Judge Ellen Fishkin Resigns Amid Misconduct Accusations
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Judge Resigns After Being Accused of Shoving One Prosecutor, Calling Another ‘Anti-Semitic’ for Refusing to Cut Husband’s Associate a Plea Deal

Head of the Harbor Village Court is contained within the municipality’s village hall.

A Long Island village judge resigned in May while being investigated on misconduct allegations that included shoving a Suffolk County assistant district attorney (ADA) and calling a different ADA “anti-Semitic” for not giving her husband’s associate a lenient plea deal in a vehicle and traffic case, the New York State Commission on Judicial Conduct announced in a Thursday press release.

According to the release, former Head of the Harbor Village Justice Ellen D. Fishkin, who first took office in 1996, was under investigation when she resigned May 6.  She signed a stipulation agreeing to “never seek or accept” another judicial office at any time in the future, the release says.

In addition to the misconduct concerning the two ADAs, Fishkin was also being investigated for turning the court’s recording equipment on and off in the middle of proceedings, presiding over and accepting pleas in traffic court without an ADA present, locking the court while she was away to prevent others from presiding over matters when she wasn’t there, and exhibiting an “inappropriate demeanor” in dealings with prosecutors, litigants, and attorneys.

“The allegations against Judge Fishkin were multiple and serious,” Commission Administrator Robert Tembeckjian said in Thursday’s press release. “Under the circumstances, Judge Fishkin’s departure from office is appropriate.”

The Stipulation signed by Fishkin further stated that the Office of Court Administration notified the Commission of her resignation on May 11, the same day the Commission informed Fishkin that she was being investigated in a new matter concerning an audit of the court’s finances performed by the Office of the State Comptroller.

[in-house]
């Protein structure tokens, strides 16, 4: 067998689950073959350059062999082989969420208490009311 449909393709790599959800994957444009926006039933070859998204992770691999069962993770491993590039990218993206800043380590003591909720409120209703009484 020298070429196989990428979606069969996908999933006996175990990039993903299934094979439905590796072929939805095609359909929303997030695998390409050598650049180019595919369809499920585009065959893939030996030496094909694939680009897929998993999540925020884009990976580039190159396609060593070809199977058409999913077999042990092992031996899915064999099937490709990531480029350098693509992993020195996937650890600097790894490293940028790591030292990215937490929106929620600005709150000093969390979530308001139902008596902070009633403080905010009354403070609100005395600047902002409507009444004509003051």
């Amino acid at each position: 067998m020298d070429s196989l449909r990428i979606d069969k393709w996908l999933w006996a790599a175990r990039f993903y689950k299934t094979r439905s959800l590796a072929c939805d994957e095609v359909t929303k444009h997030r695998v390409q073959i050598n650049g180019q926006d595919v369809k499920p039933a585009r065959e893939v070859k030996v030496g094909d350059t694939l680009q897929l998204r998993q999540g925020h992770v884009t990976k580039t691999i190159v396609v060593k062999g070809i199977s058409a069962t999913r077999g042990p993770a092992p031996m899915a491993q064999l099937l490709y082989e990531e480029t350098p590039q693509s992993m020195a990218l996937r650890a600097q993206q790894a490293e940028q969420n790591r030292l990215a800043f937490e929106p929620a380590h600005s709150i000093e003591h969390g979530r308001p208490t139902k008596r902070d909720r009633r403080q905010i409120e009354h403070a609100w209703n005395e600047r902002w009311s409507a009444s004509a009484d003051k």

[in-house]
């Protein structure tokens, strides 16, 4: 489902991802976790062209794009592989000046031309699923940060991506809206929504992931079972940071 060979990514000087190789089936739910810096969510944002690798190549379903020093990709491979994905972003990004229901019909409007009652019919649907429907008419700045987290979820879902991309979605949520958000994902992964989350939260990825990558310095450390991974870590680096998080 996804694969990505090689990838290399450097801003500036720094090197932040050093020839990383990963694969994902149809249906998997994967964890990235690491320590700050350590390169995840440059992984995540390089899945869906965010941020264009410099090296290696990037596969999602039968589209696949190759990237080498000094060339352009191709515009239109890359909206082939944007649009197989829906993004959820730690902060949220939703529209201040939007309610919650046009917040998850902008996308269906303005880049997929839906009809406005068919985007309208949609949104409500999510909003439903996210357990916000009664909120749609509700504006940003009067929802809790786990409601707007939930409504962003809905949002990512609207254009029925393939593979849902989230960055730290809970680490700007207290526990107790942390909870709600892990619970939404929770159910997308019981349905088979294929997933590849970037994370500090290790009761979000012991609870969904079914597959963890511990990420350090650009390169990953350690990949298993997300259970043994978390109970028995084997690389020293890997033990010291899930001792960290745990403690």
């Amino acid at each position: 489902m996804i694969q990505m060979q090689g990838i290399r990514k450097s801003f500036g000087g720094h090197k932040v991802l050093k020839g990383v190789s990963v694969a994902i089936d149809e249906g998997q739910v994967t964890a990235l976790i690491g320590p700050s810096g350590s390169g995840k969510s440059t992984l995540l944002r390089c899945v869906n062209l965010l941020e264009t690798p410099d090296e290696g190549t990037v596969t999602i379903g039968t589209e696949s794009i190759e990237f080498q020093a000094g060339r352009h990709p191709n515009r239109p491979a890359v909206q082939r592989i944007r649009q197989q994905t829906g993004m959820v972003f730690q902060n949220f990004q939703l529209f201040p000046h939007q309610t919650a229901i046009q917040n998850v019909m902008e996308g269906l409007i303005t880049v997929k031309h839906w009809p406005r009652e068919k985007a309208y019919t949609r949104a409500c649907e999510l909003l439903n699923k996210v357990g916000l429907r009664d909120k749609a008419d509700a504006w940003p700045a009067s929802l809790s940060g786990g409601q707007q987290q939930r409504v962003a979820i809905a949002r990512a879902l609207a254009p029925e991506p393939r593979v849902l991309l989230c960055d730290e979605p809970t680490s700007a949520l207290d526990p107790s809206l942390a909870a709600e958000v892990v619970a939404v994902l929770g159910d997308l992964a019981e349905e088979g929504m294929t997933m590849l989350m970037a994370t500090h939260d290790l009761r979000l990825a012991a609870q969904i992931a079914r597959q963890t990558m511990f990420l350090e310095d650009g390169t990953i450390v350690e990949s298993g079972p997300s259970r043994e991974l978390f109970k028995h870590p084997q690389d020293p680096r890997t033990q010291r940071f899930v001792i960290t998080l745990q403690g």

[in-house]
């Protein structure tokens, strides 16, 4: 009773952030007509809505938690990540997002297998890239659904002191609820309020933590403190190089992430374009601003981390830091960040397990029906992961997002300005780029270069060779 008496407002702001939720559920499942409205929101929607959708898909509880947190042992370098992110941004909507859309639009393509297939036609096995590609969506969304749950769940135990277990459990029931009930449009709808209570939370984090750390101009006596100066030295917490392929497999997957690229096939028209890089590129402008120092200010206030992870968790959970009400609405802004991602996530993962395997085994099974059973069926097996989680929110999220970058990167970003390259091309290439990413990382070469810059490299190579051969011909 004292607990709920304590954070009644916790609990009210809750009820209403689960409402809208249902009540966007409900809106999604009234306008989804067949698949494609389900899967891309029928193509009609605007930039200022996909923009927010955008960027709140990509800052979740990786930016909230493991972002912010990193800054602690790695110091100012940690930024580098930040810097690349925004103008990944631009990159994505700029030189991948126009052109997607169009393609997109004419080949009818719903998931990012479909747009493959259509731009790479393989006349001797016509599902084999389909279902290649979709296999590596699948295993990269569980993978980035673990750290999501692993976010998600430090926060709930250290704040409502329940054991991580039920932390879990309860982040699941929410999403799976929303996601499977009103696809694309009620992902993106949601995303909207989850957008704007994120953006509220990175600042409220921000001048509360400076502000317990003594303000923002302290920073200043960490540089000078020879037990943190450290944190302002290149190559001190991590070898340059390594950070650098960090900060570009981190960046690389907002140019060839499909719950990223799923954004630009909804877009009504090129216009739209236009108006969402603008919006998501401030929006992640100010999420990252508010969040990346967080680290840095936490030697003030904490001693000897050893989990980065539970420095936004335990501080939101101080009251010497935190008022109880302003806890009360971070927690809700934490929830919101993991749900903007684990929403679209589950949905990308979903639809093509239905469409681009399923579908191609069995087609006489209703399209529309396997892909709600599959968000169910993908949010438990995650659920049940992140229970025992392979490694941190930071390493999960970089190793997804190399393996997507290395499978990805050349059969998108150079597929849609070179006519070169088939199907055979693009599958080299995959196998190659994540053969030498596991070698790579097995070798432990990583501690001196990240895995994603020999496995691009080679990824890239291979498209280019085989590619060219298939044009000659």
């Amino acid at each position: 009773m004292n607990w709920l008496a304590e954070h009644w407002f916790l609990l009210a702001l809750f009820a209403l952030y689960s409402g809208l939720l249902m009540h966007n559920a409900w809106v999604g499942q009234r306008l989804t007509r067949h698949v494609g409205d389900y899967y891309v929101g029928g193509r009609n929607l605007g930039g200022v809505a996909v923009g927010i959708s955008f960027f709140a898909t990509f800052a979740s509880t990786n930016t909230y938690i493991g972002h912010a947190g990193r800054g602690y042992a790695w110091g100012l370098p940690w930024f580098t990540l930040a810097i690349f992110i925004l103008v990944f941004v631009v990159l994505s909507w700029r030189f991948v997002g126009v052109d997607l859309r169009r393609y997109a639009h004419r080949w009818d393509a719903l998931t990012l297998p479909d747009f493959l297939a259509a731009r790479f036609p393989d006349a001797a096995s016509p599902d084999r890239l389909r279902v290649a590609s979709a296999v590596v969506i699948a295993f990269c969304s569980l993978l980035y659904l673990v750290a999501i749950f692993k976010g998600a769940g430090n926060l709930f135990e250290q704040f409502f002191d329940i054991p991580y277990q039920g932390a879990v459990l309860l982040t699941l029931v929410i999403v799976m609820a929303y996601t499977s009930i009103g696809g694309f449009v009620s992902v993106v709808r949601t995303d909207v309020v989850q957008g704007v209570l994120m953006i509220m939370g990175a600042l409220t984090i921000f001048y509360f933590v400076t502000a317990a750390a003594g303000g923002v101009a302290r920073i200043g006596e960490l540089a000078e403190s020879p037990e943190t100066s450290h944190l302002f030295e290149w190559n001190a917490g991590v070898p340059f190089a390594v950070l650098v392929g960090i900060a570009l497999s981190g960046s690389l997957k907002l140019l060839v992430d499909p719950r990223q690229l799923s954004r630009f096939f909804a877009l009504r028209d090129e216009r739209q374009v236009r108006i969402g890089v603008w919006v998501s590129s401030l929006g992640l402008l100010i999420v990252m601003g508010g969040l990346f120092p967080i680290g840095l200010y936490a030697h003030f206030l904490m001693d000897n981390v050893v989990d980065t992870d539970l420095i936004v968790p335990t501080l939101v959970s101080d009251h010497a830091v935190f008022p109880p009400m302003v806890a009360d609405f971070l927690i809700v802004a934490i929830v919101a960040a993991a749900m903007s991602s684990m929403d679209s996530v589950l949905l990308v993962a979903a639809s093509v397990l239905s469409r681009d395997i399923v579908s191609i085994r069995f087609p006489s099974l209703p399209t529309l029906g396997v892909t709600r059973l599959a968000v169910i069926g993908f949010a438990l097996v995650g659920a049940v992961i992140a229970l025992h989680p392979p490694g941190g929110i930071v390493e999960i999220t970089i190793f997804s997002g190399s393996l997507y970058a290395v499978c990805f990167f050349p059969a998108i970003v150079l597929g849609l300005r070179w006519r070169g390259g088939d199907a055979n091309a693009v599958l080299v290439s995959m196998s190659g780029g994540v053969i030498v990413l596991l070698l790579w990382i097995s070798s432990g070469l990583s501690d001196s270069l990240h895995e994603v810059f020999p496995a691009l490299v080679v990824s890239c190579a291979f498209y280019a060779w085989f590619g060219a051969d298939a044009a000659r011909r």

Under the terms of the stipulation, should Fishkin ever hold any judicial period at any time in the future, the investigation into the misconduct complaints against her would be revived, she would be served with a formal complaint, and the matter would proceed to a hearing.

Newsday in April reported that the “findings of an audit of the Head of the Harbor Village Justice Court were referred to the Suffolk County District Attorney’s Office” when investigators found that financial records had disappeared.

According to the report, in 2016 and 2017, a former part-time clerk was charged with performing all the court’s financial duties. During that time the court failed to retain any “deposit slips, credit card settlement reports, or bank reconciliations.”

“The clerk did not work sufficient hours to properly conduct the administrative and financial business of the court,” and the presiding court justice “did not provide adequate oversight,” the newspaper stated, citing to the auditors’ report.

Fishkin’s term would have expired on April 3, 2023, had she remained in office.

Read the relevant document file below.

[image via YouTube screengrab]

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Jerry Lambe is a journalist at Law&Crime. He is a graduate of Georgetown University and New York Law School and previously worked in financial securities compliance and Civil Rights employment law.